† The argument might, of course, work the other way (and it is often taken so), but Daniel was notorious for his conveyance of Shakespearian beauties, and is alluded to, from his point of view, in The Return from Parnassus, where a character, Gallio by name, shows too ready a knowledge of the play, and Ingenioso observes in an "aside":Mark, Romeo and Juliet. O monstrous theft! I think he will run through a book of Samuel Daniell's." The meaning of this comment is clear from the third play of the "Parnassus Trilogy," where the criticism on Daniel is to this effect :"Only let him more sparingly make use

Of others' wit and use his own the more."

(Cf. Preface to Richard II.)

E.g. The first lines of Juliet's "Serena" seem like an echo of a passage in EDWARD II. :-"Gallop apace bright Phæbus thro' the sky," etc.

the conceits, word-play, alliteration, and the like; (iii) the lyrical character of the whole. It is peculiarly striking that the three chief forms of medieval love-poetry are to be found in the play; (i) in the sonnet-form of the first meeting of the lovers; (ii) in the serena, or evening-song, of Juliet (Act III. Sc. ii. 1-33); (iii) in the alba, or dawn-song, of the parting lovers (Act III. Sc. v. 1-36).

To these typical lyrical pieces should be added Paris' highest lyrical expression, the graceful though conventional elegiac sestet (V. iii. 12-18).*

Finally, one must not overlook the close connection of the play with the sonnets, many of which, as we know from Meres, must have been written before 1598; it is a pity we cannot definitely date Sonnet cxvi. :

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Love's not Time's fool, though rosy lips and cheeks
Within his bending sickle's compass comes. . . .'

The Plot. A story having the same features as Romeo and Juliet has been found in a Greek medieval Romance of the fifth century, but whatever its ultimate origin, the story eventually became localised in Italy, the Veronese fixing the date of the tragedy in the year 1303. Dante, reproaching the Emperor Albert for the neglect of Italy (Purg. vi.), alludes thus to the Montagues and Capulets :—

"Vieni, a veder Montechi e Capelletti," etc.†

Although several earlier Italian stories exist recalling that of Romeo and Juliet, these names of the lovers are not found in Italian literature till about 1530, when their history, "historia novellamente retrovata di duo nobili amanti," was first told by Luigi da Porto, who, a love-sick soldier, once heard the story from his favourite archer, the Veronese Peregrino, as they rode along the lonely road from Gradisca and Udine, in the country of Friuli. Peregrino's story was in all probability based on an old tale found among the Novelle of Masuccio Salernitano, printed at Naples in 1476. Da Porto's novel became very popular, and several renderings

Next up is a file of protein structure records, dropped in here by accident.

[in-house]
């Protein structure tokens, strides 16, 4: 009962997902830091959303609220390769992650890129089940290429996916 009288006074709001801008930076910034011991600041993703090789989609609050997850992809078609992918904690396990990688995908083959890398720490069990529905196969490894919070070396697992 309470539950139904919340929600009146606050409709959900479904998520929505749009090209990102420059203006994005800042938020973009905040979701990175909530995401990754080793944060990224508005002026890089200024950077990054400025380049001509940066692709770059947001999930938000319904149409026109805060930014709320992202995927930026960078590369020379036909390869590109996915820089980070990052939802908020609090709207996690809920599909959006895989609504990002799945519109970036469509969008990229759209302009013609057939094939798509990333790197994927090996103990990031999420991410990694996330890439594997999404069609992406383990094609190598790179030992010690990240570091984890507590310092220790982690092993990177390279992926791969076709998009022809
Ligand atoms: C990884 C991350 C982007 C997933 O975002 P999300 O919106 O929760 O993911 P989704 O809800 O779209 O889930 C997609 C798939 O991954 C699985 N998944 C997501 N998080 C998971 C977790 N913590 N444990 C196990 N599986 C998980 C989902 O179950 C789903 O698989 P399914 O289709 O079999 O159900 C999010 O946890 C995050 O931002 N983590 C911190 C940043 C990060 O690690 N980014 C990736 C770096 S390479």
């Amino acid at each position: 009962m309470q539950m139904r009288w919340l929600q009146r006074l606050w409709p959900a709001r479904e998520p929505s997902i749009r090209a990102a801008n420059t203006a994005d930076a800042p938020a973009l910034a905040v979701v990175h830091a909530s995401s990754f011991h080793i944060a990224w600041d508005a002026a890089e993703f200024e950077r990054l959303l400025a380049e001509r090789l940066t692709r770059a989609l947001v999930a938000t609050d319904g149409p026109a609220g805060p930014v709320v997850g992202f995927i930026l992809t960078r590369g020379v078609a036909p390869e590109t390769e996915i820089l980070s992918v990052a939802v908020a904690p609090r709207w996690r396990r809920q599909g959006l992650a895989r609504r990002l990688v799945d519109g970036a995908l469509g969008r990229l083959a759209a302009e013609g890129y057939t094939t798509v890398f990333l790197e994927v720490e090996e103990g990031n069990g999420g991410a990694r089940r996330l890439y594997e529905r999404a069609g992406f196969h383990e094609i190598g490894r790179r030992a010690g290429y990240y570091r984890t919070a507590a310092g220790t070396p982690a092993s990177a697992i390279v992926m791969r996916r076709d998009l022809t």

* Contrast this with Romeo's blank verse speech, which immediately follows. Nothing could be more significant.

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were made of the story.* Most important is that of Bandello (1554), which was translated into French by Boisteau, and included in his famous Histoires Tragiques (1559), whence were derived two English versions:— (i) Arthur Brooke's poem (1562), and (ii) Paynter's novel (1567), included in the "Palace of Pleasure.”

The Poem and the Play. Shakespeare probably consulted both these versions of the story, but Brooke's poem was his main source. He followed it closely; here and there the play betrays a slight influence upon its diction; conceits and antithesis in the poem may occasionally be paralleled from the play. The plot of the two versions is substantially the same,† but Shakespeare shows his dramatic skill in dealing with the materials-e.g. (i) he compresses the action, which in the story occupies four or five months, into as many days; (ii) he recreates the character of Mercutio, who in the poem is a mere "courtier bold among the bashful maydes"; (iii) he makes Paris die at the grave of Juliet by the hand of Romeo; in the poem nothing is heard of the Count after his disappointment.

But though in subject Shakespeare follows Brooke, it need hardly be said that in its spirit-in its transfiguration of the story-the play altogether transcends the poem; a greater effort than Brooke's wearisome production would pale its uneffectual fire before the glowing warmth of this Song of Songs of Romantic Passion.